Walmart (WMT), the world's largest retailer, is leveraging its biggest competitive advantage — its stores — as it goes head-to-head with e-commerce giant Amazon in the "next era" of retail.
Walmart is converting four of its brick-and-mortar locations into test stores to explore ways to help all of its stores “operate as both physical shopping destinations and online fulfillment centers in a way that has yet to be seen across the retail industry,” John Crecelius, SVP of associate product and next generation stores for Walmart U.S., wrote in a blog post.
“We have an amazing set of assets that have us well prepared for this next era, but we can't stop there. We're moving quickly to use our physical retail stores to not only serve in-store shoppers, but to flex to meet the needs of online shoppers, too, in ways that only Walmart can," Crecelius added.
Walmart operates a fleet of more than 4,700 stores in the U.S. Approximately 90% of the U.S. population lives within 10 miles of a Walmart.
Walmart's test stores will become a "rapid prototype environment," with the product and technology teams permanently embedded on-site, a first for the company. These associates will prototype, test, and iterate new technologies, digital tools, and physical enhancements in the stores, "scaling what works and scrapping what doesn't."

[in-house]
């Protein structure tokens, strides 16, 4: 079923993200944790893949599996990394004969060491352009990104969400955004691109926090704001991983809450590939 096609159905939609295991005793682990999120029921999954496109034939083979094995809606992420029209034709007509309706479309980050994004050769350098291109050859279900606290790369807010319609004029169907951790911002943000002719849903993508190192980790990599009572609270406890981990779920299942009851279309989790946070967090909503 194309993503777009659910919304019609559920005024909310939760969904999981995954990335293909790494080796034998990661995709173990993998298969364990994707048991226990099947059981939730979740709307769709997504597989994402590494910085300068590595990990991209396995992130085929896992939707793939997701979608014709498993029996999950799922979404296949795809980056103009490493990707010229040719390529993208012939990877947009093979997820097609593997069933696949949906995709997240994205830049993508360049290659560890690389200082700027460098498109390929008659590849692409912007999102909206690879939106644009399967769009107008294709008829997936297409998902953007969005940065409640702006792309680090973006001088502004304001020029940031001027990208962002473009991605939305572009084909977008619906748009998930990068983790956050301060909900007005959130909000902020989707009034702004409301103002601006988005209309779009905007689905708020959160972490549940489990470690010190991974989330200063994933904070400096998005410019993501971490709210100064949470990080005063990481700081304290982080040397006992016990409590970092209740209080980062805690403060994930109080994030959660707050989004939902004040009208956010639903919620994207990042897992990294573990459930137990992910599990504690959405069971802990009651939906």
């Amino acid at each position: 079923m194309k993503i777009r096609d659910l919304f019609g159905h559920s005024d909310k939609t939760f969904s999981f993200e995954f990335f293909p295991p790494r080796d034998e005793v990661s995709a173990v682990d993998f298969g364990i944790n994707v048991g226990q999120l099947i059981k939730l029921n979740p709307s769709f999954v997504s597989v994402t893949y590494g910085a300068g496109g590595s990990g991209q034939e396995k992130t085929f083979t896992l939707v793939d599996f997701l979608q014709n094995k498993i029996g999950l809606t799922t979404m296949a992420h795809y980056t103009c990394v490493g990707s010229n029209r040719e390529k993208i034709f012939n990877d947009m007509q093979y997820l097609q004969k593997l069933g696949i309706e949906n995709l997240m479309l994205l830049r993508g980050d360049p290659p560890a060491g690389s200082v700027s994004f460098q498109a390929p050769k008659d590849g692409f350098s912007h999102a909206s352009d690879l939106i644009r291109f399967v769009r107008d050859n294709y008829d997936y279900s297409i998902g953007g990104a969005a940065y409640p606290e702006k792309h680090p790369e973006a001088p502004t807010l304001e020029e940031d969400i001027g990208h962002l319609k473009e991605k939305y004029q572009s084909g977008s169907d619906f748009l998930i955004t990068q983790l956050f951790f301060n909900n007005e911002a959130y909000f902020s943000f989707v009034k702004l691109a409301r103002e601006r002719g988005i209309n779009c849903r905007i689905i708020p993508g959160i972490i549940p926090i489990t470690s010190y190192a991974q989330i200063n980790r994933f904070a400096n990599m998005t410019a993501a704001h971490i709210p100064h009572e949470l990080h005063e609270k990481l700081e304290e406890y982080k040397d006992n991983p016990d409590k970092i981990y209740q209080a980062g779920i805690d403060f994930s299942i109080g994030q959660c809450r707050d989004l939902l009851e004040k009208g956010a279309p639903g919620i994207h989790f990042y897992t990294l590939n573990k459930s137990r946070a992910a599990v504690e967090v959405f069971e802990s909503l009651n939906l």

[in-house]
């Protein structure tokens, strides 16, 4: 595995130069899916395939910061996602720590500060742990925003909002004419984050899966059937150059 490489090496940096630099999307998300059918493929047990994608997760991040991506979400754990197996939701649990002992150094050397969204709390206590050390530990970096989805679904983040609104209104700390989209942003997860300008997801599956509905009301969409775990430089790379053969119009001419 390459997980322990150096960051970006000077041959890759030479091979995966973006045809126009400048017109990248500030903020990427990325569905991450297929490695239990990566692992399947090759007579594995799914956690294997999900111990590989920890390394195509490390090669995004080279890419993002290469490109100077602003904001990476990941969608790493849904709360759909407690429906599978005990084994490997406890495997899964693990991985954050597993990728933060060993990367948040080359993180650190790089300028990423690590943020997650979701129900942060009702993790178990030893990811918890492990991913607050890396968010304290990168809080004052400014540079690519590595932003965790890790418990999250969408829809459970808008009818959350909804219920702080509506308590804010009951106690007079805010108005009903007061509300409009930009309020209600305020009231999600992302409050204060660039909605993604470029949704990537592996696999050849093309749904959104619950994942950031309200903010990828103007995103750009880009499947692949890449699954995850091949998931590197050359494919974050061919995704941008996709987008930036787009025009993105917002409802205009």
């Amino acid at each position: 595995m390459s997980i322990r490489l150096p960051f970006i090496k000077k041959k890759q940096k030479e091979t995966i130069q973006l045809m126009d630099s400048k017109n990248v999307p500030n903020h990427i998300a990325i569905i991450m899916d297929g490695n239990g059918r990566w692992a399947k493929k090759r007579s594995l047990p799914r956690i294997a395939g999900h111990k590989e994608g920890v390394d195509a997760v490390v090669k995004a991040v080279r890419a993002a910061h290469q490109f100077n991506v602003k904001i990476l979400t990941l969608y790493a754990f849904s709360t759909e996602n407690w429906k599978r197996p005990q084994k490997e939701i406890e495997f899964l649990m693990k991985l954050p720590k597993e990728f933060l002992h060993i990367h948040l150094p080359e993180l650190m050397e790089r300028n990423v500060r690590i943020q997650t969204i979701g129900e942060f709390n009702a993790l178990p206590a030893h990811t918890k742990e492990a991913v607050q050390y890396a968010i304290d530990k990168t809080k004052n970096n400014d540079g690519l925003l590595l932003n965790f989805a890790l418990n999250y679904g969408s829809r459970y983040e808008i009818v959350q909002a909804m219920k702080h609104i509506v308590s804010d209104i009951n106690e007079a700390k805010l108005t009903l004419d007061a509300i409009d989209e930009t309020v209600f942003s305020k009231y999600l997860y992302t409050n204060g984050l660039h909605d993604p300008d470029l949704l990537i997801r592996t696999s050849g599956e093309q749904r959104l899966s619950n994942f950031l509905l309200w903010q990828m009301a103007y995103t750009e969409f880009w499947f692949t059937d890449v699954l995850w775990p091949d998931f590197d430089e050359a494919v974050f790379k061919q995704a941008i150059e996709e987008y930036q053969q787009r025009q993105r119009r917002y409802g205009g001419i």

Two of the stores are in Northwest Arkansas — store #2686 in Bentonville and store #4108 in Springdale — while the other two locations will be announced later.
One of the first challenges Walmart is working to tackle is "omni-assortment." Crecelius noted, “The primary objective was to place most of the in-store apparel assortment online, making it shoppable for both in-store and online customers.”
Making a store shoppable online also requires making it easier for store associates to pick those online orders. One small change that's already “yielding big results” is the combination of in-store signage and handheld devices, making it easier for associates to find and pick merchandise, like certain apparel, that wasn't previously available for online shopping. According to Crecelius, the pick time for associates to find an item on the first try has improved by 20% in some categories, resulting in faster order fill times.
In the back of the store, Walmart is speeding up a typically labor-intensive inventory management process of manually scanning barcodes on the exterior of boxes to see which product is ready to hit the sales floor. At the test center, Walmart tried a new app that allows an associate to hold up a handheld device that scans the boxes with augmented reality to highlight which ones are ready to go to the sales floor. The app will be rolled out to all stores early next year, according to Crecelius.
Elsewhere, Walmart has already changed the checkout experience by eliminating lanes. The company is also testing contactless options in a COVID-19 world.
Julia La Roche is a correspondent for Yahoo Finance. Follow her on Twitter.